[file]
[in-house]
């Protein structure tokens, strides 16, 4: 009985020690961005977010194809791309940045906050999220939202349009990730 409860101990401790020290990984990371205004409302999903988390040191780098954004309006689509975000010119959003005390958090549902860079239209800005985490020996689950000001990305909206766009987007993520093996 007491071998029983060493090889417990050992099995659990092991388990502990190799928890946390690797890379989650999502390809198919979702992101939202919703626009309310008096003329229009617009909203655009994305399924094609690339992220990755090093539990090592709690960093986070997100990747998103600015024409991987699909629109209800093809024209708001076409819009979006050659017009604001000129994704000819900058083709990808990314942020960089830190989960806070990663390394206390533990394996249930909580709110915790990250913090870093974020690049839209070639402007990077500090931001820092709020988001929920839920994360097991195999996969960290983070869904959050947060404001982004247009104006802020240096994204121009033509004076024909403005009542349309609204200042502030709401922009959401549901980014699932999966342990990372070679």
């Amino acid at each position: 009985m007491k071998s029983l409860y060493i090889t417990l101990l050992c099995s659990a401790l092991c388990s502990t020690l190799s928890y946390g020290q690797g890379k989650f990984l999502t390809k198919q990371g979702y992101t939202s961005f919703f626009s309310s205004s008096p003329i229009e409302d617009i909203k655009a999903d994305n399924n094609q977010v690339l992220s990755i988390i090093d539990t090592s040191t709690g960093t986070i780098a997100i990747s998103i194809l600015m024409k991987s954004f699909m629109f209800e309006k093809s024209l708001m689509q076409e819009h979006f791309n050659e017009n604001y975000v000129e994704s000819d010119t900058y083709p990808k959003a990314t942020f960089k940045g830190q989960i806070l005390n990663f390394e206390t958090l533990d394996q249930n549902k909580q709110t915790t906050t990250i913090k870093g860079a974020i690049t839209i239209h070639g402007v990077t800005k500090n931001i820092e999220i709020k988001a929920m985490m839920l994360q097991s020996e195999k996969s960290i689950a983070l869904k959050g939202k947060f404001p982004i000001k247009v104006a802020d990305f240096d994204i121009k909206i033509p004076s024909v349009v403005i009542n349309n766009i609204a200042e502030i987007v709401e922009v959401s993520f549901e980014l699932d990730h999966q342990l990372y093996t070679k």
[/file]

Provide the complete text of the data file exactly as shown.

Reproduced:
[in-house]
């Protein structure tokens, strides 16, 4: 009985020690961005977010194809791309940045906050999220939202349009990730 409860101990401790020290990984990371205004409302999903988390040191780098954004309006689509975000010119959003005390958090549902860079239209800005985490020996689950000001990305909206766009987007993520093996 007491071998029983060493090889417990050992099995659990092991388990502990190799928890946390690797890379989650999502390809198919979702992101939202919703626009309310008096003329229009617009909203655009994305399924094609690339992220990755090093539990090592709690960093986070997100990747998103600015024409991987699909629109209800093809024209708001076409819009979006050659017009604001000129994704000819900058083709990808990314942020960089830190989960806070990663390394206390533990394996249930909580709110915790990250913090870093974020690049839209070639402007990077500090931001820092709020988001929920839920994360097991195999996969960290983070869904959050947060404001982004247009104006802020240096994204121009033509004076024909403005009542349309609204200042502030709401922009959401549901980014699932999966342990990372070679």
């Amino acid at each position: 009985m007491k071998s029983l409860y060493i090889t417990l101990l050992c099995s659990a401790l092991c388990s502990t020690l190799s928890y946390g020290q690797g890379k989650f990984l999502t390809k198919q990371g979702y992101t939202s961005f919703f626009s309310s205004s008096p003329i229009e409302d617009i909203k655009a999903d994305n399924n094609q977010v690339l992220s990755i988390i090093d539990t090592s040191t709690g960093t986070i780098a997100i990747s998103i194809l600015m024409k991987s954004f699909m629109f209800e309006k093809s024209l708001m689509q076409e819009h979006f791309n050659e017009n604001y975000v000129e994704s000819d010119t900058y083709p990808k959003a990314t942020f960089k940045g830190q989960i806070l005390n990663f390394e206390t958090l533990d394996q249930n549902k909580q709110t915790t906050t990250i913090k870093g860079a974020i690049t839209i239209h070639g402007v990077t800005k500090n931001i820092e999220i709020k988001a929920m985490m839920l994360q097991s020996e195999k996969s960290i689950a983070l869904k959050g939202k947060f404001p982004i000001k247009v104006a802020d990305f240096d994204i121009k909206i033509p004076s024909v349009v403005i009542n349309n766009i609204a200042e502030i987007v709401e922009v959401s993520f549901e980014l699932d990730h999966q342990l990372y093996t070679k």